Baltimore native Kam Williams providing a spark for Buckeyes, getting ready to face No. 3 Maryland

Kevin Williams can look back on the progression of his son Kam's basketball career and see two common themes: patience and points.

Ever since the younger Williams started to emerge on the talent-rich Amateur Athletic Union scene in Baltimore, he seemed preternaturally mature about quietly waiting his turn before getting a chance to show what he has always done best — score.


It also happened during his first two years at Mount Saint Joseph. After playing on the school's junior varsity as a freshman, and averaging around 30 points a game, Williams came off the varsity bench until late in his sophomore year. He wound up being a three-time first-team Baltimore Sun All-Metro selection.

"It was about 18 games into the season and the coach [Pat Clatchey] said, 'We need you to start — we need some scoring punch,'" the elder Williams recalled. "What's happening now [at Ohio State] is eerily similar to what happened in high school."


After redshirting as a freshman — in part because of Williams coming down with mononucleosis right before the season was to begin — the 6-foot-2, 175-pound shooting guard played a limited role last season behind Big Ten Conference Freshman of the Year D'Angelo Russell, senior Shannon Scott and junior Marc Loving.

Asked whether Williams has ever become frustrated with his role or playing time, Ohio State coach Thad Matta said, "I have not seen that with him. He doesn't have a selfish bone in his body."

"There were times when I've probably wanted him to do a little bit more [scoring], but I love the pace that he's playing with right now," Matta continued. "He's got a great comfort about what he's doing when he's in the game."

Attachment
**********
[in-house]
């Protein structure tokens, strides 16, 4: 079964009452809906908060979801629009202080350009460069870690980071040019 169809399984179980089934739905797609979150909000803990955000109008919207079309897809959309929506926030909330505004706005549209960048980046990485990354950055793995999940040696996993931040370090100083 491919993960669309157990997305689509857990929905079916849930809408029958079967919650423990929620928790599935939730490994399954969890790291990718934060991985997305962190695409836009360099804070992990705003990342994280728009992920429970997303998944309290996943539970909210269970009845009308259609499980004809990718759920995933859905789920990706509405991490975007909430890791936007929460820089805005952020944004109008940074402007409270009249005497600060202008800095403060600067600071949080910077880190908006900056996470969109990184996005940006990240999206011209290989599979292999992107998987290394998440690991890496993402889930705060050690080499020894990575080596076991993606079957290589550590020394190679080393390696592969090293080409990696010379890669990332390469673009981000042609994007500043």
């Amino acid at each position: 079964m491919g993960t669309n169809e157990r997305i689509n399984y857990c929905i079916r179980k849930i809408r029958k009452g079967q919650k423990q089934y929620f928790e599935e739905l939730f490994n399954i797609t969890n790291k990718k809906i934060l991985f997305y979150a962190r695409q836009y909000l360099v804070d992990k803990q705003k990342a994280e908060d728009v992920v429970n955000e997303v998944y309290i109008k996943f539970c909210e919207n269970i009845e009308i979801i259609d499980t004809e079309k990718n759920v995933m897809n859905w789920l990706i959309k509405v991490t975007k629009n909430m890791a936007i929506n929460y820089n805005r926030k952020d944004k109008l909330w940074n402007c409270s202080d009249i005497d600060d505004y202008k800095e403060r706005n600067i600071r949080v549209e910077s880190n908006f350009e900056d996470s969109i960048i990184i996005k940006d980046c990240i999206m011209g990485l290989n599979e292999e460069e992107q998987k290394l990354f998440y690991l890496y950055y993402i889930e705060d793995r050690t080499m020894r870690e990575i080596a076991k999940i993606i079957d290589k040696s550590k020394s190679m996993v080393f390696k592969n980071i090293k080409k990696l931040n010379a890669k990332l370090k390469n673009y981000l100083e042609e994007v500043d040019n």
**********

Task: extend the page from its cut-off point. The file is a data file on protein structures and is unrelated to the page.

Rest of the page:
On a team in transition after Russell left for the NBA and Scott as well as Sam Thompson departed, Williams is providing a spark off the bench for the Buckeyes, who play No. 3 Maryland on Saturday in College Park. In five Big Ten games, Williams is averaging 11.4points in just over 23 minutes per game. He has shot 20-for-37 overall and 9-for-17 from beyond the arc in league play.

Williams sees the similarities between his high school career in Baltimore and his college career in Columbus. "In high school, I was a young player that wanted to play varsity his first year like everybody else, so I kept working," Williams said. "Hard work has been pretty good to me, so it would be uncharacteristic of me to regret any decision. I'm just going to keep working harder."

Asked whether he ever regretted not going to another school where he might have played sooner, Williams said: "Not at all. I knew coming in I would have to work for everything that I've got to this point. I think it's finally starting to pay off, so I have no complaints."

Kevin Williams said that from the earliest age, his only child played with a rather sizable chip on his shoulder. Father and son believe the chip has only grown bigger over the past two years, though the work ethic has been a constant.